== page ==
Sorry, you need to enable JavaScript to visit this website.

Combined Training in Adult and Pediatric Subspecialties

The American Board of Internal Medicine (ABIM) and the American Board of Pediatrics (ABP) have agreed that individuals who are graduates of combined training programs in internal medicine and general pediatrics may complete training in a subspecialty of each board in 1 year less than would be required of full training in both subspecialties. The one-year reduction in total training time is possible by double counting time devoted to scholarly activity that is applicable to and supervised by both the internal medicine and pediatric subspecialty directors.

Although the clinical training requirements in pediatric subspecialties are not specifically delineated, it is understood that a minimum of 1 year of clinical training is required. Some subspecialties of pediatrics (including cardiology and gastroenterology) require more than 1 year of clinical training for a fellow to be able to attain the clinical competencies necessary to practice that subspecialty. At least 12 months of clinical training is required for the internal medicine subspecialties, except that adult gastroenterology requires 18 months and adult cardiovascular disease requires 24 months. Individuals in combined subspecialty training would be expected to meet the same clinical training requirements as those in standard internal medicine or pediatric subspecialty programs.

For most subspecialties (eg, pulmonology, hematology-oncology, rheumatology) a proposal for combined training must include delineation of how longitudinal (continuity clinic) experience will be accomplished in both the pediatric and adult medicine subspecialty.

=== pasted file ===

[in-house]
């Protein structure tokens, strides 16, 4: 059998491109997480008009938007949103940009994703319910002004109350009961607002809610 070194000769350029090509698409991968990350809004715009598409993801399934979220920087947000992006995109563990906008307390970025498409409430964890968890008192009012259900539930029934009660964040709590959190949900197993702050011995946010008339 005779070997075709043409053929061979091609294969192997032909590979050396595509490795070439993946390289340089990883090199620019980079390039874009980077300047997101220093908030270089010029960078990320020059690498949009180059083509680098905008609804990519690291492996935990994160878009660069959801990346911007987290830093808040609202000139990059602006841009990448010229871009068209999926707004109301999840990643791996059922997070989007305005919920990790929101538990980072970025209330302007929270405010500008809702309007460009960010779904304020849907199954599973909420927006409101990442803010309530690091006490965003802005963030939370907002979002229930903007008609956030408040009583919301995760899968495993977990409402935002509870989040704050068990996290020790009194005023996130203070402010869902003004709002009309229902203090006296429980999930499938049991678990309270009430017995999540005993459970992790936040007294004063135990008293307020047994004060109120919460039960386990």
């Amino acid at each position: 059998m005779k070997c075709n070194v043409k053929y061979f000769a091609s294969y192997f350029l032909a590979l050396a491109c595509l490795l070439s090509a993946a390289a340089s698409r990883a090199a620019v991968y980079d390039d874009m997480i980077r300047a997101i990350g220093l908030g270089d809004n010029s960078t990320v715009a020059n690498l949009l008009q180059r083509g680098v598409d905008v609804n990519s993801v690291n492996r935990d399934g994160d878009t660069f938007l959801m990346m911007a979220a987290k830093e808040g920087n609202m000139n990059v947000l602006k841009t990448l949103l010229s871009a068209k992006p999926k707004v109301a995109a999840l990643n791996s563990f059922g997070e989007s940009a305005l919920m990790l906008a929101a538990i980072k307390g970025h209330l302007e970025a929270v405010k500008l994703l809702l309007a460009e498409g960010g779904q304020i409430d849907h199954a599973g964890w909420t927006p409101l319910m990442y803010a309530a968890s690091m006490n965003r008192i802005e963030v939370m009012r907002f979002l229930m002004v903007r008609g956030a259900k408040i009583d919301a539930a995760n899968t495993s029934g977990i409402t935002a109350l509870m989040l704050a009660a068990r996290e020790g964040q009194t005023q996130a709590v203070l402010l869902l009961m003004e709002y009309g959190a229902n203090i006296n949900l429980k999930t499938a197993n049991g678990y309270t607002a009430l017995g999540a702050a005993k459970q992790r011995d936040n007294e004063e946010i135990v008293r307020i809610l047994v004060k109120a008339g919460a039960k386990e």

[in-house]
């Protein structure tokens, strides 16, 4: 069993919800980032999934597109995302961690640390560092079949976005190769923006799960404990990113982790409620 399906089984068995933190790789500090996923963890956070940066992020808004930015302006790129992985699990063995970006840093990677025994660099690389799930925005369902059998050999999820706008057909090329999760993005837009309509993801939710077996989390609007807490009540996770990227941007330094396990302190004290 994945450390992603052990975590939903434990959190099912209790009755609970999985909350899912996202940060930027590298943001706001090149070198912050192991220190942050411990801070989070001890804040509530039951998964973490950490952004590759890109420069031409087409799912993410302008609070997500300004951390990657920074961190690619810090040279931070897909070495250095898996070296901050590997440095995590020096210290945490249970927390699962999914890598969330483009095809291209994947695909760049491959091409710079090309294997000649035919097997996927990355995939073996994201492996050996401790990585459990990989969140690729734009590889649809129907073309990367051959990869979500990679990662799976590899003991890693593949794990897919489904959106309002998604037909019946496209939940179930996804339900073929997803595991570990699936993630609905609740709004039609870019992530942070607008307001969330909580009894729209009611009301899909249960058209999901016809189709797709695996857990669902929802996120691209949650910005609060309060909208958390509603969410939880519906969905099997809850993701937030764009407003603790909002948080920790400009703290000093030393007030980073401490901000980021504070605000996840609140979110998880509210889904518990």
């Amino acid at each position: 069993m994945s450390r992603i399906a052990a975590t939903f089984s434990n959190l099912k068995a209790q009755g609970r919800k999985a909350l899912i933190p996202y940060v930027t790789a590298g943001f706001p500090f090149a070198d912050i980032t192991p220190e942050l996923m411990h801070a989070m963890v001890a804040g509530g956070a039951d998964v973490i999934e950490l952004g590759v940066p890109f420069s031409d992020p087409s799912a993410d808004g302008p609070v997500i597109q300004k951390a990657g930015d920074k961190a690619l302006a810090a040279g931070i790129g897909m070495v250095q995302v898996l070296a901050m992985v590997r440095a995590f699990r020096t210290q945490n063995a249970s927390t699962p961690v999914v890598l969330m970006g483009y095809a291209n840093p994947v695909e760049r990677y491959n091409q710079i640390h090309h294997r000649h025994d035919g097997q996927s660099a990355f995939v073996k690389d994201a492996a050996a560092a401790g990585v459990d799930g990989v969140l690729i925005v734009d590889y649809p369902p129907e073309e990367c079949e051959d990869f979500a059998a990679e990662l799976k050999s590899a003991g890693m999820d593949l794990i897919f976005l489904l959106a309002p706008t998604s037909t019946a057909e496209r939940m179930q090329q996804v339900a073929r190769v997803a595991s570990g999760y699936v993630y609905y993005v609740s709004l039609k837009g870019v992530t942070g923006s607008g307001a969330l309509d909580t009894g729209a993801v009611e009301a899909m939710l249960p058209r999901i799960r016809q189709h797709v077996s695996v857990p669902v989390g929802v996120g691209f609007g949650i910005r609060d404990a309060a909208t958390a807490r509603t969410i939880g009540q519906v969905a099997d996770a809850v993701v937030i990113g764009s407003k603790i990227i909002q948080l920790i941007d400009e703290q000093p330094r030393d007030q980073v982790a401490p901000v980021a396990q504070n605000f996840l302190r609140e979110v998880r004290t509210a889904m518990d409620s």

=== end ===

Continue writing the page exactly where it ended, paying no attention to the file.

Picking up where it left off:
The boards will not approve programs for combined training; rather, the boards will only consider training proposals for individuals in combined subspecialty training.

To meet the requirements for application for a subspecialty certifying examination in pediatrics an individual must first be certified in general pediatrics. The program directors of both subspecialty programs must verify that the individual has successfully completed the required training and that he/she is recommended to take the certifying exam. The individual must meet the requirement for scholarly activity that results in a Scholarly Activity Work Product guided by the individual’s Scholarship Oversight Committee. Candidates may submit an application for the subspecialty certifying examination during their final year of combined training; however, the certifying examination cannot be taken until all training is completed. 

A proposal for combined subspecialty training of an individual, which includes an outline of training in each specialty, should be submitted to each board for review. The proposal should:

  • include a block diagram of training in each subspecialty
  • provide assurance that the same clinical components, including conferences, continuity clinic, and didactic teaching experiences completed by the usual fellow will be completed by the individual
  • include a detailed description of how the individual will meet the requirement for scholarly activity, including the requirement for a scholarship oversight committee and participation in a core curriculum to support his/her scholarly activity.   

The proposal should be prospective, submitted either before training begins or in the first 3 to 6 months of fellowship training. 

Revised 9/04
Revised 10/14